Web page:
Watermelons have several F&B applications. They are consumed in raw or as salad. Chilled watermelon juice can come as a refreshing drink in scorching summers. Though watermelon shake and watermelon smoothies are not so common, but they are no less delicious.

Watermelons can be used to make cakes. Watermelon cake, if made rightly, can be a delicious evening snack, particularly in summer days. Watermelon ice-cream can also be a delicious treat in the hot and sultry days. And if you can put some papaya sauce in it then it can taste simply ethereal.

And watermelon can also be used to make delicious breads. Our bakeries should strive to make watermelon breads a tasty, innovative and healthy addition to more and more breakfast tables. I am quite sure such an endevour of theirs would garner much popularity across urban middle and upper class India.

Watermelon juice can also be made into wine. In China and Vietnam, watermelon seeds are partaken during the New Year celebrations. Watermelon rind is used to make pickles.

Enriched with Health 

Watermelon is spruced with several health benefits. The fruit is enriched with good quantity of vitamin A and C, calcium, fibre, magnesium and potassium. Intake of watermelon on a regular basis can facilitate a healthy life.

Its impressive potassium content is believed to facilitate flushing out the toxic depositions in kidney. Moreover, as watermelon has high water content (close to 92 percent), intake of watermelon can facilitate urination, which again is a helpful measure to clean kidneys. So, regular intake of watermelon can help to keep your kidneys healthy. But if you have a kidney disease already, do exercise caution in consuming watermelon.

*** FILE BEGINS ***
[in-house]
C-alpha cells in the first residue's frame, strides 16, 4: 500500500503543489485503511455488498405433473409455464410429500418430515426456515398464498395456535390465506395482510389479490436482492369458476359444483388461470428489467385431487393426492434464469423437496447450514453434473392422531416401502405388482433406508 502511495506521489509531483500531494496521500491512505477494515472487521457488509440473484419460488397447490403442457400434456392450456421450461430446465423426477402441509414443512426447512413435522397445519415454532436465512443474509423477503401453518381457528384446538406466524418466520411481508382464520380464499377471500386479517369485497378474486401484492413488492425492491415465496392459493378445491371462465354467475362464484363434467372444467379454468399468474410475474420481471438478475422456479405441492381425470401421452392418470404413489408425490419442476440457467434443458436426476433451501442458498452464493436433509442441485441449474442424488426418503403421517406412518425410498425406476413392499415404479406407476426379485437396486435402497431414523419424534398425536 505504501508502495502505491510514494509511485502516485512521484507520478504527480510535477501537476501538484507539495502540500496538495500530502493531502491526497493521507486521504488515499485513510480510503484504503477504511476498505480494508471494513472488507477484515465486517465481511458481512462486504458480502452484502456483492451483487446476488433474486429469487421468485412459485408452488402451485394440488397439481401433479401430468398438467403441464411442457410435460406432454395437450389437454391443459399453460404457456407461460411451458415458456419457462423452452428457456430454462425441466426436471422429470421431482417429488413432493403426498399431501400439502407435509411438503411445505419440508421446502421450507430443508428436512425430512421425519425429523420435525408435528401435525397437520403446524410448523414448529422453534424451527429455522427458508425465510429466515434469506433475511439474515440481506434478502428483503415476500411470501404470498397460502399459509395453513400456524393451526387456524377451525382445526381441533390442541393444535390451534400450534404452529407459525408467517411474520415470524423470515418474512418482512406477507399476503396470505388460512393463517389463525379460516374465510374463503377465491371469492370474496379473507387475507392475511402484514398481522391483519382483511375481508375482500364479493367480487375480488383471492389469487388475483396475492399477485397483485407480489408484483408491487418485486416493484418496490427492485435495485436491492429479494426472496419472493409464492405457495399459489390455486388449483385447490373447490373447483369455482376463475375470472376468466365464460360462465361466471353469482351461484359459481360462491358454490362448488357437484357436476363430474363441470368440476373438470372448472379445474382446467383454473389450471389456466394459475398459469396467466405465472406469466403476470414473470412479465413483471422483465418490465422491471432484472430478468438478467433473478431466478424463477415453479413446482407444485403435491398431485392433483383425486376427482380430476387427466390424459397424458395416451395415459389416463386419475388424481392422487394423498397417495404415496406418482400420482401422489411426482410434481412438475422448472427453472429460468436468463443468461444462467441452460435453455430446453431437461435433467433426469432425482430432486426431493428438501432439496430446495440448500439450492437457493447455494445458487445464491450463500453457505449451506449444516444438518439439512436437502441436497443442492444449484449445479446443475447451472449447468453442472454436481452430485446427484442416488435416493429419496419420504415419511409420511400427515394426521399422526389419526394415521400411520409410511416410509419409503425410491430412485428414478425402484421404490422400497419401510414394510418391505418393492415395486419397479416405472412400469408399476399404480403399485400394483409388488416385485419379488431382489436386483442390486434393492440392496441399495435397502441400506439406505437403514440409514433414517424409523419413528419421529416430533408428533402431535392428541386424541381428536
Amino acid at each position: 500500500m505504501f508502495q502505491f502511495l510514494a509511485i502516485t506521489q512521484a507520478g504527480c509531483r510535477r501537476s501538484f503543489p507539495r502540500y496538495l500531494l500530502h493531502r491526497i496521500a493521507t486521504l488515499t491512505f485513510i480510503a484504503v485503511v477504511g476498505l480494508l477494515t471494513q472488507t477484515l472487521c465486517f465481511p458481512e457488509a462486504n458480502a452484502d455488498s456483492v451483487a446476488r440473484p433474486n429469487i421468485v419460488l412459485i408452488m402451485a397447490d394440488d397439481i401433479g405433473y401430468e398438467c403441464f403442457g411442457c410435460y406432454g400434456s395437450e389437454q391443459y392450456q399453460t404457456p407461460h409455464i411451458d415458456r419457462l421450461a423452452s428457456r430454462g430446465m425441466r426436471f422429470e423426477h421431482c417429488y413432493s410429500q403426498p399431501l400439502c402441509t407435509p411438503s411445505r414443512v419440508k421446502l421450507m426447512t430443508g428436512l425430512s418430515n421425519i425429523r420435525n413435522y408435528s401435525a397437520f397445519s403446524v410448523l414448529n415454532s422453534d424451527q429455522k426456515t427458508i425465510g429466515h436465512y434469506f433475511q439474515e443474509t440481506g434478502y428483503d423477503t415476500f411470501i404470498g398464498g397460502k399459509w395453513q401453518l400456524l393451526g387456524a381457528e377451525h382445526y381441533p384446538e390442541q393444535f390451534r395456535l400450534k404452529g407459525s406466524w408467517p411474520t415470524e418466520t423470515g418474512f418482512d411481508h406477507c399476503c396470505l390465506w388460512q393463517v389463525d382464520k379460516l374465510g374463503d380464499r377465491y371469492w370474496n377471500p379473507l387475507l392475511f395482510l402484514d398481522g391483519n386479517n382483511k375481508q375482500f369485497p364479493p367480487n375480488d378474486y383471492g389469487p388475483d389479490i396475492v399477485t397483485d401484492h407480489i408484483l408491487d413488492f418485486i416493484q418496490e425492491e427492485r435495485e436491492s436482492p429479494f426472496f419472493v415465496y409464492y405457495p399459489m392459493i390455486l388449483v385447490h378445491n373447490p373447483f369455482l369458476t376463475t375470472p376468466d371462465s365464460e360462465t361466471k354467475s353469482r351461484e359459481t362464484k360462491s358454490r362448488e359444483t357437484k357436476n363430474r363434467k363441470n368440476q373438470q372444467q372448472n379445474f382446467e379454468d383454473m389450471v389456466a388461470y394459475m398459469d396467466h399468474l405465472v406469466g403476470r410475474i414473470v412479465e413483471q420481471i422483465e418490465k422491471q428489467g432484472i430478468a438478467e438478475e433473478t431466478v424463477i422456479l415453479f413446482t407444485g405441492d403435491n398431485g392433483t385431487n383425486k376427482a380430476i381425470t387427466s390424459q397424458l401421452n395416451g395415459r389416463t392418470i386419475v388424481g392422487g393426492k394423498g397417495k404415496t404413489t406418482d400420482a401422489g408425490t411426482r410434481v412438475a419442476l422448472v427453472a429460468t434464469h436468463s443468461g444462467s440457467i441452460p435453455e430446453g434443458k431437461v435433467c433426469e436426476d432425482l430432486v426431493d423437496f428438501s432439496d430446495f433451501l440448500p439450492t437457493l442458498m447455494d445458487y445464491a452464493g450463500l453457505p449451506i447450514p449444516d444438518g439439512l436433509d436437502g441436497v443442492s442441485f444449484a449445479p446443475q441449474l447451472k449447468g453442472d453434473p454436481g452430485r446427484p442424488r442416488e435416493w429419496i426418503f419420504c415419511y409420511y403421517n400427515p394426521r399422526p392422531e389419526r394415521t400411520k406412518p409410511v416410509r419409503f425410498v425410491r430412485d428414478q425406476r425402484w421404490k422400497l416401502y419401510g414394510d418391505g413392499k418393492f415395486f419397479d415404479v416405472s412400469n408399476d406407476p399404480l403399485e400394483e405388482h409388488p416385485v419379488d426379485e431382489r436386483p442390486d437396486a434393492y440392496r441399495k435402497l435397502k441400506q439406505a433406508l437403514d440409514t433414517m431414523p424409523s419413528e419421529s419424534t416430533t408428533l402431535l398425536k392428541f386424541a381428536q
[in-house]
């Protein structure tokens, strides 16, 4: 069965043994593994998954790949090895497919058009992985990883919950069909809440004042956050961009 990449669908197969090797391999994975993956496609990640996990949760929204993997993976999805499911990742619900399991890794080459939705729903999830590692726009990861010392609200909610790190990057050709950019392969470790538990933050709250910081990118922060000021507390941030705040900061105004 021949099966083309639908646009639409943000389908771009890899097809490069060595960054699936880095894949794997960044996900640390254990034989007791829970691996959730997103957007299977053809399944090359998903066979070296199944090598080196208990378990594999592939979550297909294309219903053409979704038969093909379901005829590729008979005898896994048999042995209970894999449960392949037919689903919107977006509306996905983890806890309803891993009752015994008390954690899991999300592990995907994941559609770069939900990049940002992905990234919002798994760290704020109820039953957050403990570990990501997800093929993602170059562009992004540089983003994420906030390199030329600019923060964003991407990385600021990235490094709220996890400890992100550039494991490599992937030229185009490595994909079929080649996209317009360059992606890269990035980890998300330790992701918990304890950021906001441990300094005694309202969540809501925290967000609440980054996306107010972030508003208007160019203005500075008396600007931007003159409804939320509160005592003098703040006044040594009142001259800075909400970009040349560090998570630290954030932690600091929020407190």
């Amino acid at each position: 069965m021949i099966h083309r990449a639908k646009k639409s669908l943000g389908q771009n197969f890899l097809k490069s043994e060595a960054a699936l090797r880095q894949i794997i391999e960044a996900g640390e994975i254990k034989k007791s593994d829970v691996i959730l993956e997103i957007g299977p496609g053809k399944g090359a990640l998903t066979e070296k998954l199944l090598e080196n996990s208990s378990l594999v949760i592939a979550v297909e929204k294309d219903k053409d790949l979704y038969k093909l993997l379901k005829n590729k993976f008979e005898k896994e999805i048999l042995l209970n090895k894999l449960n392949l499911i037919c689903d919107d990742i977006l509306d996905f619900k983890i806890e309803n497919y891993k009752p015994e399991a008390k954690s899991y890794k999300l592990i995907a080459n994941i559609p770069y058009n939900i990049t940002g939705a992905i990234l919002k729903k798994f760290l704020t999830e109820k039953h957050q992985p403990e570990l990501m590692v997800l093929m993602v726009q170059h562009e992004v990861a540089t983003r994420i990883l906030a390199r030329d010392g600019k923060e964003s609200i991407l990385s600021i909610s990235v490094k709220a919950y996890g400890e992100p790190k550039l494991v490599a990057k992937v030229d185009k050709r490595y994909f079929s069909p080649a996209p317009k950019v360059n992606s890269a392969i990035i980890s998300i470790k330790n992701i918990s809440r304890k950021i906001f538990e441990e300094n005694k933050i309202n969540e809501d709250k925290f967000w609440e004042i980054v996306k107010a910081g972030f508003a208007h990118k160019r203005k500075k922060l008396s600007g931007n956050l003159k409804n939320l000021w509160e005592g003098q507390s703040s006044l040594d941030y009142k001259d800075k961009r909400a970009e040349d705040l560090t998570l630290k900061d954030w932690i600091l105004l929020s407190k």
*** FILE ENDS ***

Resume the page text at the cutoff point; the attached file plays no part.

The lycopene in watermelon, which gives its red colour flesh, is good for your eyes. At the same time, it helps promote heart health.

Watermelon can play its role in regulating blood pressure. According to a website, the American Journal of Hypertension has published a study that states that watermelon extract plays a significant role in lowering blood pressure among obese people suffering f r o m hypertension. The significant amount of potassium and magnesium present in watermelon can also be helpful in reducing blood pressure.

What is more, the fruit is endowed with anticancer properties. Watermelon has significant level of lycopene, which is associated with cancer prevention. Lycopene can reduce the risks of prostate, breast, lung, colon, and endometrial cancer. Besides, having a good source of antioxidants, watermelons can facilitate to combat the formation of free radicals, which are cause of cancer. Also antioxidants present in watermelons can reduce signs of premature ageing like wrinkles.

As watermelon is endowed with impressive water and fiber content, its regular intake helps to keep constipation away and promote a healthy digestive tract.

Watermelon can be a healthy fruit for diabetic patients as its intake can keep the diabetes in check. Arginine, which is found in watermelons, can be very helpful in increasing the impact of insulin on blood sugar. 

So we can see that more extensive and imaginative usage of watermelon has great marketing potential in India’s food service and food retail industry with its increasing numbers of health conscious consumers. It is about time our F&B Managers, Chefs and Bakers introduce more creative usage of watermelon in their gastronomic endeavours. For these days the maxim ‘health is wealth’ is perhaps more true than ever.